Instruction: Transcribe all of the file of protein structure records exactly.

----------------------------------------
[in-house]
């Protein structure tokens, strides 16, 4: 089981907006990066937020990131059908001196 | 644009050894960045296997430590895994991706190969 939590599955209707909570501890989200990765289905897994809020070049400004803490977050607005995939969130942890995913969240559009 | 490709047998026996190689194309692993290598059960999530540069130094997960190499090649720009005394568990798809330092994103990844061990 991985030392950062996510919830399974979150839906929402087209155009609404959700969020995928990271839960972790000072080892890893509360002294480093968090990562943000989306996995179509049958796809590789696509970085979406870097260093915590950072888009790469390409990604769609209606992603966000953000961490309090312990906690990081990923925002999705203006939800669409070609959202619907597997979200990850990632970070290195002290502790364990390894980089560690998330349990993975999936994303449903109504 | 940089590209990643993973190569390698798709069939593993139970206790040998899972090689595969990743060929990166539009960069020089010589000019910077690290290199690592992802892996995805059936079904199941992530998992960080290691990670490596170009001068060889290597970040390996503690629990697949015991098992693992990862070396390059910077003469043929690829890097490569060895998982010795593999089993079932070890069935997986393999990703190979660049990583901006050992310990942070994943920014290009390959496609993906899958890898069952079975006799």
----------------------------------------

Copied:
[in-house]
């Protein structure tokens, strides 16, 4: 089981907006990066937020990131059908001196 | 644009050894960045296997430590895994991706190969 939590599955209707909570501890989200990765289905897994809020070049400004803490977050607005995939969130942890995913969240559009 | 490709047998026996190689194309692993290598059960999530540069130094997960190499090649720009005394568990798809330092994103990844061990 991985030392950062996510919830399974979150839906929402087209155009609404959700969020995928990271839960972790000072080892890893509360002294480093968090990562943000989306996995179509049958796809590789696509970085979406870097260093915590950072888009790469390409990604769609209606992603966000953000961490309090312990906690990081990923925002999705203006939800669409070609959202619907597997979200990850990632970070290195002290502790364990390894980089560690998330349990993975999936994303449903109504 | 940089590209990643993973190569390698798709069939593993139970206790040998899972090689595969990743060929990166539009960069020089010589000019910077690290290199690592992802892996995805059936079904199941992530998992960080290691990670490596170009001068060889290597970040390996503690629990697949015991098992693992990862070396390059910077003469043929690829890097490569060895998982010795593999089993079932070890069935997986393999990703190979660049990583901006050992310990942070994943920014290009390959496609993906899958890898069952079975006799």